The Lighthouse

The Lighthouse ★★★★★

I finally watched Robert Eggers's The Lighthouse having only heard praise regarding the film for months. None of that praise though could honestly prepare me for what a mental and disturbing, yet often hilarious and captivating watch this was. I can't say I've seen a film quite like The Lighthouse ever, and I mean that in the best possible way, as I think The Lighthouse is something of a masterpiece. The film is the second directorial feature from Robert Eggers, and while I thought his first feature The Witch was not only a remarkable debut, but an impressive film in general, I think The Lighthouse is a massive improvement upon The Witch.
With The Lighthouse, it never seemed like Eggers was trying out or experimenting with different techniques, whilst making a coherent film. He clearly went into the film with specific types of shots in mind, an idea of the type of tone he was intending on setting, and had a very clear mindset of how he envisioned the characters. Not to say The Witch was incompetent, however, I just got the impression that when Eggers approached The Lighthouse, he approached it much more confidentially than he likely did The Witch. His sense of style and structure certainly felt much more experienced here than it did with The Witch. Regardless, he's definitely proving himself to be one of the most intriguing directors working right now, and I can't wait to see what else he makes in the upcoming years.
Similarly to The Witch, The Lighthouse is gorgeously shot. The whole film is shot in black and white with a nearly square 1.19:1 aspect ratio. Given the film takes place in the 1890's, I can't think of a more appropriate way to stylise such a film. This distinct look flattered the film immensely. I found it gave a very haunting impression, and it matched the eeriness of the film's tone incredibly well. There were plenty of long takes and close-ups that I thought were incredibly well done, and they helped embed such a creepy atmosphere to the film. This
film is so detailed in aesthetic look and it conveyed the time period it was setting so well that I actually found myself captivated in the setting for which this film takes place.
The attention-to-period-detail of course really helped sell this, but so did the production design. The set pieces were very period-appropriate, and they actually built a 70-foot lighthouse specifically so it could align with the vision Eggers had for this film.
The whole film is complimented by a great, ominous score. It's so creepy and isolated, and it perfectly fits the mood and tone of the film. The film is composed by the same composer who scored The Witch for Eggers as well. I was really impressed by how atmospheric and captivating the music was in that film, yet the composer excels with his efforts here. What I particularly loved about The Lighthouse's use of music is how much it factors in sound design as well. There's so much noise, many of it dietetic, in the music, and it perfectly helps escalate that ominous feeling. As the 2 main characters start descending into madness, you yourself start picking up on certain details, unknowing if these details are intentional or unintentional, such as the use of music, and to an extent, you yourself start going crazy while trying to figure out what's a behind-the-scenes detail, but what is and isn't also established within the film's universe. I'm aware that everybody has already said this, but the performances from Robert Patterson and Willem Defoe are exceptional. Patterson at first gives a very withheld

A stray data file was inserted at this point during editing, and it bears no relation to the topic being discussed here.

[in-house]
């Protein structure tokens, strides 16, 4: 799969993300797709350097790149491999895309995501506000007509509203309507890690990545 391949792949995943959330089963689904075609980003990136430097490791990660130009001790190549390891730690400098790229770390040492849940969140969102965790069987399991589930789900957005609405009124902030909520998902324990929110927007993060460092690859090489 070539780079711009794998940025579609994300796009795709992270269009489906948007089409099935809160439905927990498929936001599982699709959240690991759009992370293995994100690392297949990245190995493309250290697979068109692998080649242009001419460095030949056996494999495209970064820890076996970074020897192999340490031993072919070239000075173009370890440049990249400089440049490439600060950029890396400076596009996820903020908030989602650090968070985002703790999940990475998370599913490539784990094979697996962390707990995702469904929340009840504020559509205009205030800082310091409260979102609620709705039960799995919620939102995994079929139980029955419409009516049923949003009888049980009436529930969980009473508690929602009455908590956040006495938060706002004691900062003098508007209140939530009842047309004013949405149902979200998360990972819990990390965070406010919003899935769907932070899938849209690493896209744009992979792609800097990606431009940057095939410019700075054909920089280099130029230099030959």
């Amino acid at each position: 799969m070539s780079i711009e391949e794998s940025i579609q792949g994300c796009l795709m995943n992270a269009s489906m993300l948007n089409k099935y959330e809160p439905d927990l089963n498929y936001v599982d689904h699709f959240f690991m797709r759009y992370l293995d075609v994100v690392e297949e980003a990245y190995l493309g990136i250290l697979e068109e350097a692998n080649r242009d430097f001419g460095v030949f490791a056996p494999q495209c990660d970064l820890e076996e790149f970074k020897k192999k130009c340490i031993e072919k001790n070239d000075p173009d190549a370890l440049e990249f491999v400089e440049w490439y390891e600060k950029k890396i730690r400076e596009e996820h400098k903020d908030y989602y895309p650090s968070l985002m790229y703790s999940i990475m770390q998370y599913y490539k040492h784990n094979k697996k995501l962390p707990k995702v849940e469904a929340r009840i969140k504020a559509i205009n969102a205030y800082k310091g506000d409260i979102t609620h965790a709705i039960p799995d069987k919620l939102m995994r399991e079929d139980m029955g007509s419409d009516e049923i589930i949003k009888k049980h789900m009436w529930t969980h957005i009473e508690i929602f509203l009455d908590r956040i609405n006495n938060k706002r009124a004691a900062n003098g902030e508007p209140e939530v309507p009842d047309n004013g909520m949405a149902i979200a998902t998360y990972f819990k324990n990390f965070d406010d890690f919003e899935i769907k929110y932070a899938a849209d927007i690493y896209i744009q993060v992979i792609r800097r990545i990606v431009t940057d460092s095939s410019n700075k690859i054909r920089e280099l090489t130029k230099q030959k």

and subdued performance, yet as we learn more information about his character with passing time, he becomes much more vocal in simply trying to maintain his sanity. Even when he is quiet though, Patterson demonstrates so much detail through specific gestures and mannerisms that within the first act, I already established a good amount of insight into him. His accent is phenomenal as well, and I'm so glad were at a point in time where we can call Robert Patterson one of the best and most hard working actors, and not hold him accountable for his association with Twilight.
Willem Defoe meanwhile is flat-out amazing, and gives possibly the best performance I've ever seen from. Defoe is easily one of the most versatile character actors working, and with his performance as Thomas Wake in The Lighthouse, I became completely invested with him as a character instead of the actor I know and love. In The Lighthouse, Defoe is essentially unrecognisable. It's not just the bushy beard and crazed look in his eye though, it's his incredibly specific accent that completely transcends Defoe as an actor and absolutely illustrates his immense commitment as an actor.
How these two interact with one another as their respective characters is nothing short of marvellous to watch either, and I think their pairing certainly helped illustrate certain characteristics. Other than that, I haven't really got anything to add to The Lighthouse that hasn't already been said, expect for that if your gonna watch the film in the comfort of your own home, I would strongly suggest using subtitles. The film is very dialogue-heavy, and while that dialogue is amazing, and it's also very period-accurate, so much of how characters talk and phrase certain sentences might be difficult to understand, unless of course you use subtitles.
I can't really do The Lighthouse justice by telling you about it. It is insane and something you simply have to see in order to believe. Regarding it's sanity, the film flawed me, and even day after seeing it, I'm still in awe of what I witnessed. If your like me and still have yet to see The Lighthouse, do make getting round to it a priority, because this is pure cinema and passionate and dedicated filmmaking of the finest level.

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